Emergency Aid of Pennsylvania Foundation records 1914-1980
Emergency Aid of Pennsylvania was a volunteer organization of women which began in 1914, when World War I made foreign and local relief necessary and at which time there was no Red Cross Chapter in Philadelphia. Its purpose, according to the Charter of Incorporation is "to carry on both at home and...
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Emergency Aid of Pennsylvania was a volunteer organization of women which began in 1914, when World War I made foreign and local relief necessary and at which time there was no Red Cross Chapter in Philadelphia. Its purpose, according to the Charter of Incorporation is "to carry on both at home and abroad, emergency and relief work for the benefit of the military forces and the civilian populations of the United States and of their Allies".In World War I the Emergency was the first organization in Philadelphia to forward relief supplies to the military and civilian forces of the Allies and throughout the War sent millions of dollars in money and supplies for overseas relief, having its own distributing centers in each country. In 1917 branches were organized throughout Pennsylvania. In World War II the Emergency Aid again forwarded relief supplies to the Allies and rendered services for the military personnel of the United States, including distribution of books and magazines to naval and military centers; knitted garments and comforts for service men, furnished and equipped recreation rooms in isolated Army posts, provided thousands of Christmas Kits and Survivor Kits for military men, operated canteens, provided housing and information services for enlisted men and women, arranged home entertainment for officers, supervised Clubs for Service Women, and cooperated with Navy League and Army Officers Club for Men. The Emergency Aid also maintained an Allied Work Room for volunteers for making garments for civilians abroad. The Emergency Aid Aides, a special service group, assigned volunteers to draft boards, O.P.A., hospitals, and numerous other war relief agencies and sold over $68,060,678 worth of war bonds. Throughout the war years and in the periods intervening and following, a concurrent local welfare program was carried on, including follow-up care for infantile paralysis victims, unemployment relief, supplemental meals for school children, emergency help and clothing for individuals and families, and providing help for the disabled, the sick, and the underprivileged.The collection includes monthly bulletins (1928-1960), newsletters/bulletins (1918-1978), bylaws (1943, 1956), World War I printed reports, membership and dues cards (1969-1970), personnel records, financial information (1970s), fundraising (1970s), special events (1970s), and charitable outreach projects (1970s). There are also 2 boxes of published books, most of which are about Philadelphia, and at least one scrapbook from the 1940s about Emergency Aid. Framed photographs and certificates, as well as oversized framed photos, are included. Artifacts include ribbons and wood cutouts, and phonograph records/radio interviews from World War II.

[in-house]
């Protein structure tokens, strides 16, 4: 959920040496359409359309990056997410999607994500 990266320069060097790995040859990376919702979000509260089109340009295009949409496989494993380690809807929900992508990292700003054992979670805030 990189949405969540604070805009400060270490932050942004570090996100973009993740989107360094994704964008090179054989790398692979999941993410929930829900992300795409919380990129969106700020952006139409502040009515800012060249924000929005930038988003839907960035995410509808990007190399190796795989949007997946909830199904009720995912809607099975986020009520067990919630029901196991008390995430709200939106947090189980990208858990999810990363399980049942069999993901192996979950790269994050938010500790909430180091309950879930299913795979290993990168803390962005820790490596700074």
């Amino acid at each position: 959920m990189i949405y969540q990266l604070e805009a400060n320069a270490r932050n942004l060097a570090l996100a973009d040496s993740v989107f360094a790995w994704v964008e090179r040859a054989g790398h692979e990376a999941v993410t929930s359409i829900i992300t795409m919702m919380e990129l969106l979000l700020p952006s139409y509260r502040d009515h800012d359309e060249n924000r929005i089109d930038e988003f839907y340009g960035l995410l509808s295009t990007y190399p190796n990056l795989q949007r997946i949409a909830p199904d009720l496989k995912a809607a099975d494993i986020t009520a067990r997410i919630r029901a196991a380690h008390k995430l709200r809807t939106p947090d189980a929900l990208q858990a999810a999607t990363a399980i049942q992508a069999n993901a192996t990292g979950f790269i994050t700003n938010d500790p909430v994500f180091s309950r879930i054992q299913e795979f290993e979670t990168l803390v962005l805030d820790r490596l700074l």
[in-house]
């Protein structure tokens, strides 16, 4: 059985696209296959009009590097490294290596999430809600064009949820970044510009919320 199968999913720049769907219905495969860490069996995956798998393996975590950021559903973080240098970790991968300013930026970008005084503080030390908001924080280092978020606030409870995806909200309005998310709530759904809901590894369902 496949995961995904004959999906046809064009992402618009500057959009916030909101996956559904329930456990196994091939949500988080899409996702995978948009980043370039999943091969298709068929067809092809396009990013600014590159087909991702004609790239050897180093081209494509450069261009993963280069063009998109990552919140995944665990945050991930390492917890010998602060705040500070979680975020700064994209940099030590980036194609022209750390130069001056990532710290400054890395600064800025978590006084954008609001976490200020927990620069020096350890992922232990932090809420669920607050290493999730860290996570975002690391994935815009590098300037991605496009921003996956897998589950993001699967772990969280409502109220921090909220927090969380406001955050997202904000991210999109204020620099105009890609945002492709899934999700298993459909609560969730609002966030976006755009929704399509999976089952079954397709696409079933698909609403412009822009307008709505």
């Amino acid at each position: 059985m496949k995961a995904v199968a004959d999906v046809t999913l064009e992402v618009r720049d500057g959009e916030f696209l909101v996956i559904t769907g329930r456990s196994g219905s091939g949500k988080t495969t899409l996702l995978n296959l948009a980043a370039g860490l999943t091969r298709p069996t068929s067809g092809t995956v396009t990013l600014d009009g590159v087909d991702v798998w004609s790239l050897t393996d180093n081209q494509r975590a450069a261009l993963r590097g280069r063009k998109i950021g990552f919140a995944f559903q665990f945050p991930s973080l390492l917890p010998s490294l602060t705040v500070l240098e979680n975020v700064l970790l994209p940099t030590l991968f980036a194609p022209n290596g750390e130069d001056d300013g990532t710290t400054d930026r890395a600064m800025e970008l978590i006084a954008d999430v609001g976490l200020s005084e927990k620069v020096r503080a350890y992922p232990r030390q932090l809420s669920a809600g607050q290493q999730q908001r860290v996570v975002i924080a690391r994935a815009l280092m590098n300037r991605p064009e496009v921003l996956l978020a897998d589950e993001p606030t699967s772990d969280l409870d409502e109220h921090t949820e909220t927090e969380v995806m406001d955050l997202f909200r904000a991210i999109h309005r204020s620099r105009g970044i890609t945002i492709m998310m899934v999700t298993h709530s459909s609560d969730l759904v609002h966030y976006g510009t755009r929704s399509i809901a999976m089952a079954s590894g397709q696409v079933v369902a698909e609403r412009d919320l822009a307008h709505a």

70.0 Linear feet 70 linear feet, 62 boxes, unboxed binders and scrapbooks